Rafael Nadal...Keeping Defeat in Perspective and Pulling for Roger

Donald FincherAnalyst IJune 1, 2009

BARCELONA, SPAIN - APRIL 21:  Rafael Nadal looks on during a promotional event for Nadal's foundation on day two of the ATP 500 World Tour Barcelona Open Banco Sabadell 2009 tennis tournament at the Real Club de Tenis on April 21, 2009 in Barcelona, Spain.  (Photo by Jasper Juinen/Getty Images)

See that picture of Nadal? As a favor to his fans, I reached back to Madrid to grab a photo when he wasn't wearing the now cursed pink shirt. People always say "if I were a betting man", I'd do this or that. Well, I AM a betting man and my money is on superstitious Rafa NEVER wearing the pink again.

I just got a chance to listen to Rafa’s post-game comments with the Spanish Q & A translated into English. He made no excuses and was classy about it. He tried to downplay it but we all know how significant this was to him.

What really stood out for me was the fact that he was as laid back about it as he was. Perhaps Uncle Tony had slipped him a tranquilizer. Perhaps he had a stiff drink before going to the presser. Whatever the case, he didn’t act like the world was over or that anything all that significant had happened.

I know the Spaniards pride themselves on putting on a brave face and not showing weakness. But he really did eerily seem almost like he was a bit relieved. It’s like he knew it had to happen at some point and the weight has been lifted.  

It’s just too bad that it was to a guy that Rafa didn’t like. It would be easier for him, his fans, and the tennis world to take if it was to someone that Rafa could take some solace in losing to. In other words, when one loses, it always relieves the sting a bit if the person that was helped by your loss is someone for whom you want to see helped. Verdasco comes to mind.

I think if Rafa knew ahead of time that he was going to lose to someone on his side of the bracket and he could choose the guy, it would have been Verdasco. And the very last guy would have been Soderling. It’s too bad how fate works sometimes.

I think he will change his schedule next year. And I don’t think he will play quite as much. There are things to be learned here. And privately, he’ll consider those things with his inner circle and go forward. But he was having no part of letting the media put forth excuses such as too much playing in such a short time. I must say that I admire that.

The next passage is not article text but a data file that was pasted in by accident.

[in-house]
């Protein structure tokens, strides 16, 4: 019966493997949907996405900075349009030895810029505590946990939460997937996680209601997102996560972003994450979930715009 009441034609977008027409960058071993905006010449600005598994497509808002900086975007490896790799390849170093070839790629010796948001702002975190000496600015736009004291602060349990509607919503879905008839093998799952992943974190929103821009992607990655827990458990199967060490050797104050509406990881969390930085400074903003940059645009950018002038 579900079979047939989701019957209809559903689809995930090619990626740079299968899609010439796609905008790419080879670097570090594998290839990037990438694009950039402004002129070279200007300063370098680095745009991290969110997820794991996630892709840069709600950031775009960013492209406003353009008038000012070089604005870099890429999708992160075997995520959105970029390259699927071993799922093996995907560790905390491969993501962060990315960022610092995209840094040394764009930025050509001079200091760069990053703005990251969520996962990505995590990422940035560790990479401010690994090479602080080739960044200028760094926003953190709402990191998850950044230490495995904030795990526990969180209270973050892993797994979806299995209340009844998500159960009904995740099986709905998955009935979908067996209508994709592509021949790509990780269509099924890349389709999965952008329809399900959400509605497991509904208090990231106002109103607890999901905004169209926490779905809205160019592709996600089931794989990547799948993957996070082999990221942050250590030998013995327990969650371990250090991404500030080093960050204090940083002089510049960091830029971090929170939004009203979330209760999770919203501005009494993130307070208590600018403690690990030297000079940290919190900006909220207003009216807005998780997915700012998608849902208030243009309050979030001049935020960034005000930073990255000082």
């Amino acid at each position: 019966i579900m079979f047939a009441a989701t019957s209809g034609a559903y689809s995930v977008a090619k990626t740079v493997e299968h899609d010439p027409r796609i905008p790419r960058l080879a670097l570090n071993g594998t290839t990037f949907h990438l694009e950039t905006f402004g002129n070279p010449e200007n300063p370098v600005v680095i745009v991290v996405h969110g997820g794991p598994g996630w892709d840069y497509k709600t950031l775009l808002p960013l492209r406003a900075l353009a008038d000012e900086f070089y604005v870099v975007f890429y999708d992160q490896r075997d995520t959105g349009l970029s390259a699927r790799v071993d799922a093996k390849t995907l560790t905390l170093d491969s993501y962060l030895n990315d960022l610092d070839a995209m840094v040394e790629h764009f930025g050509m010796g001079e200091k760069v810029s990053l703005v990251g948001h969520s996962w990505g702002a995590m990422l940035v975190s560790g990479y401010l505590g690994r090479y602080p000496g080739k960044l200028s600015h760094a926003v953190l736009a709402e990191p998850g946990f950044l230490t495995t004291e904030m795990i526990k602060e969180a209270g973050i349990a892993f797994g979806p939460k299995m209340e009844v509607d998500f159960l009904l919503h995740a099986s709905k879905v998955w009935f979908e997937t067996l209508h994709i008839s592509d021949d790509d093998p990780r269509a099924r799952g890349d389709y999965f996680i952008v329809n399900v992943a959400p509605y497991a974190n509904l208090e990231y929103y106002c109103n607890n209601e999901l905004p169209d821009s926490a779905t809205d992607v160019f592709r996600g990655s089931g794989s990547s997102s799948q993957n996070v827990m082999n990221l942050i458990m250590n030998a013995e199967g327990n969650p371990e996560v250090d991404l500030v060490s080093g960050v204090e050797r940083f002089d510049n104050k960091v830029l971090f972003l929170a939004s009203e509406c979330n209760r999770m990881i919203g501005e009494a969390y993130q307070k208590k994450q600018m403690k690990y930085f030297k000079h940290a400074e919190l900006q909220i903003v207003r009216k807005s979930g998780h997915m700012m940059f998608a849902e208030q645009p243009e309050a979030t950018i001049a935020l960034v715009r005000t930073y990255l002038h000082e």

And something else I admire is what he said about hoping Roger wins. Of course he said the expected part about wanting a Spaniard to win but he named Roger by name. If Roger wins, he becomes a calendar slam winner and ties Pete Sampras. But because Pete couldn’t win the French (and he didn’t even have to play the likes of Rafa), Roger will become known as the Greatest.

And, conventional wisdom would say that, with that monkey off of his back, he goes into Wimbledon with a full head of steam, no more Sampras burden, and lots of confidence where he will probably win. And, Roger hasn’t lost the US Open in five years. He could even gain the No. 1 ranking back.

So if Roger wins, it puts him on a trajectory that will make it most difficult to ever catch him (which we know the competitive side of Rafa wants to do). To complicate that matter for Rafa, in order to have a chance to catch Roger, Rafa needed to be able to count on another two or three French Open titles which he now knows cannot be seen as a given as much as they were seen that way before yesterday. So, to know that a Roger win likely means he’ll never catch up to Roger and, in spite of that, Rafa still says he wants Roger to win and that Roger deserves it, I have to assume that he really does mean it.

And that may be the classiest thing of all that he did today…to show that even in what must be one of his darkest hours, he’s can still be thinking of someone besides himself and wishing someone else good fortune. From this Roger fan, all I can say is…well done Rafa. I respected you before and my respect has grown.